Coalition steers on a collision course over water bills
THE coalition partners are set for another collision course over water charges after senior Labour figures last night demanded "extra cash" for vulnerable groups, pensioners and the unemployed.
The move comes ahead of this week's crucial Cabinet showdown on the issue, which caused a rift between Fine Gael and Labour earlier this month after details of how much the charges would cost householders were leaked to the media.
A senior Labour source told the Sunday Independent: "The core collective concern of Labour cabinet ministers is that the premature proposal of [Environment Minister] Phil Hogan offered little in the way of affordability measures for vulnerable groups."
A Department of Social Protection source said: "There is no immediately available pool of money for this. If we are to look after pensioners and the vulnerable we will need to secure funding through negotiation and agreement with Government colleagues.''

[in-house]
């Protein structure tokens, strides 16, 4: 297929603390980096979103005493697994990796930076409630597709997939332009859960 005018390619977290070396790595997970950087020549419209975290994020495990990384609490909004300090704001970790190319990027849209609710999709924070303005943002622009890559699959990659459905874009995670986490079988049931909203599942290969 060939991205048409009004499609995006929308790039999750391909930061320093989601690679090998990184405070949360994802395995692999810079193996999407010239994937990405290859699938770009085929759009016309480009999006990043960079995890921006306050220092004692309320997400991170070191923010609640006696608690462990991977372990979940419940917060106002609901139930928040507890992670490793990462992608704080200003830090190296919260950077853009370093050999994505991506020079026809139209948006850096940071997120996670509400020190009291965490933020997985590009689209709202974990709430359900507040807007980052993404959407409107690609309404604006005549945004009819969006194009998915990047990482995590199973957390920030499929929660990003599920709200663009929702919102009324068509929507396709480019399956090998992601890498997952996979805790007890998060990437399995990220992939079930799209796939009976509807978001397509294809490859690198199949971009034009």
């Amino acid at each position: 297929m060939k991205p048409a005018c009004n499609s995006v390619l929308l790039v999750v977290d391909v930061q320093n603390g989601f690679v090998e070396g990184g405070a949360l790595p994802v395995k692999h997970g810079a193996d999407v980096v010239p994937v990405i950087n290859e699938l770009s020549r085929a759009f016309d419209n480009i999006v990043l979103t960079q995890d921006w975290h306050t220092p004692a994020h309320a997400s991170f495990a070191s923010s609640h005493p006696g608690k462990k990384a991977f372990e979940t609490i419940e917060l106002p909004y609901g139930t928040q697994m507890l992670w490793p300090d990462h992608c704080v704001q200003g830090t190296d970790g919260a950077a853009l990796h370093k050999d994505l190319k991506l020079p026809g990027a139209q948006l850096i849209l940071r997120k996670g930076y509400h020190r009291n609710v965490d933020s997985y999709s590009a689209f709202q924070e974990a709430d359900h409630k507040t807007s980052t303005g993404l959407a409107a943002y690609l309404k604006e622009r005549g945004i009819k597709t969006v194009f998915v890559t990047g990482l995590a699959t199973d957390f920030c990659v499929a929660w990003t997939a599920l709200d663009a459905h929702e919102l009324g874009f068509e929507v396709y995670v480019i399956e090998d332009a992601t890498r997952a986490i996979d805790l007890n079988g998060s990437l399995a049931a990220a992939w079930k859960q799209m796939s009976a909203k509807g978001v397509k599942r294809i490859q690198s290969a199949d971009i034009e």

The Sunday Independent has learned that securing the extra funds has become a priority for Social Protection Minister Joan Burton.
One senior Labour source said Ms Burton may seek "payback" for helping Health Minister James Reilly to balance his budget.
"Joan is still smarting over having to hand over €50m to help James Reilly balance his budget, this could well be a case of pay-back time for looking after Reilly in his hour of need," the source added.
Imposing water charges is a matter for the Department of the Environment and in an indication of the seriousness of the differences on the issue between the Coalition partners, Labour Whip Emmet Stagg told the Sunday Independent: "Labour TDs are united behind Mr Gilmore; we are totally supportive of the refusal to accept water charges in their current format."
Mr Stagg, also noted that "previous water charge schemes had waivers for the elderly and the disadvantaged.
"Why, under a Labour government, should this scheme be any different?"